Lucky Kratom Review of Liquid and Capsule Products

lucky kratom

There are a range of kratom product brand names available, and Lucky Kratom is one of those. Branded kratom products is a relatively new thing. The herbal product primarily originates from Southeast Asia, and was originally only available from farmers and growers in its raw form. Lucky Kratom has a range of capsules, liquids, and other forms of Mitragyna Speciosa strains. The question is whether products from the US that end up going through extra processing are really that trustworthy and pure. Is it worth consumers paying such high prices for something like this? It is worth considering the pros and cons of the branded versions compared to the traditional herbal remedy.

TABLE OF CONTENTS: Review | Where to Buy | Powder Doses | Tea Recipes | Is Legal? | Top Strains | Maeng Da | Bali | Sumatran | Malay | ThaiLiquid Extracts | Capsules

Lucky Kratom Review

The old-fashioned style of Lucky Kratom labels makes them very easy to spot when in a store or looking online. The logo is used on many products, but branding is also found elsewhere. The company uses it on processing equipment and repacking, among other needs. The details of the goals and procedures of processes is unknown, so it is unclear whether the standards of quality are maintained. The selection form Lucky Kratom includes jumbo capsules, powders and liquid extracts.

Capsule note: the quantities online are very small. The Maeng Da Full Spectrum has just two capsules in a packet, while the Full Spectrum Alkaloid Capsule packets contain just three. That is just one to two doses for$16 to $26. The image on the site makes the packaging look very large, so it is understandable that people believe they will receive a traditional sized option for their money.

Lucky Kratom Capsules and Liquids

Consumers who want to make the most of their money will want to avoid Lucky Kratom capsules and liquids. The high prices are extremely shocking, even just for the traditional powder. It’s worth looking into the competitors to find the most affordable. For an idea of pricing and competition: 25g of Borneo Kratom at Lucky Kratom is $27.50, but at Quick Kratom it is $14.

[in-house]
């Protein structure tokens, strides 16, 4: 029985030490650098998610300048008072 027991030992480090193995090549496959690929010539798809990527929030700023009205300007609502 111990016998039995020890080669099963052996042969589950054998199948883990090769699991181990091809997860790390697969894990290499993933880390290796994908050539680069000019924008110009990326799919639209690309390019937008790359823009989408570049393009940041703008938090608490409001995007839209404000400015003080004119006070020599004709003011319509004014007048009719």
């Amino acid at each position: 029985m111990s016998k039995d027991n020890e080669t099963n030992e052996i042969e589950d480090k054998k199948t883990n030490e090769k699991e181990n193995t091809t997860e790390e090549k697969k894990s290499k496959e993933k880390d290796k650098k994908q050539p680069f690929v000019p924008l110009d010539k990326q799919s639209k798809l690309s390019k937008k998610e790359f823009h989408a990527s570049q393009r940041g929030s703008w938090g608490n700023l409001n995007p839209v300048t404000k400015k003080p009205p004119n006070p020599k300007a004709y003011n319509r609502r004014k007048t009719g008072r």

That is almost two times the amount, for the exact same product. This extreme pricing continues throughout the website, for branded and non-branded products. You don’t need to pay these prices, when other US-based sites offer options at a much lower cost.

The problem is that Lucky Kratom is using its social media to convince customers they need to pay more. Those who are looking into buying the product for the first time will see a Facebook ad and not realize that there are cheaper and better options out there. It requires a little research that some people will not do.

Testimonials and Customer Comments

Lucky Kratom does have a respectable brand on social media. The business practices are fair, and consumers are not scammed out of their money. However, this is something consumers expect from all companies. It’s worth looking into consumer reviews to see what others say about the products.

When it comes to consumers, the products are not favorable for potency or effects. There are claims that are exaggerated on the site. The company claims that a 1oz tincture or 30x strength extract is stronger than 36g of Maeng Da. Yes, the strengths will be higher, but usually not to the amount claimed. The truth is that 20x extractions are the highest most can go, so the rest is just hype. It makes sense that so many consumers are let down by the brand.

Lucky Kratom has a signature product called the Lucky Lotus pink lotus flower extract. There is no information about the ingredients used, so many users are too afraid to try it. It makes sense. You want to know what is in a herbal remedy before you even think about trying it, right?

The prices of the products is the one thing that most people dislike about the company. There’s no need to pay so much when there are now so many different kratom options available online. Lucky Kratom does have a good marketing plan, and uses great branding. However, that is as far as the positives go. The hype and exaggerated claims of effectiveness is a bad sign right away. While the traditional products do look good, the prices are too inflated to make them a reasonable option. There is a theory that the marketing and labeling has led to higher costs and the company gets that back through consumers. Those who really want Kratom products would be best looking into other options. Avoid the flash, and opt for pure kratom leaves or powder from the source.

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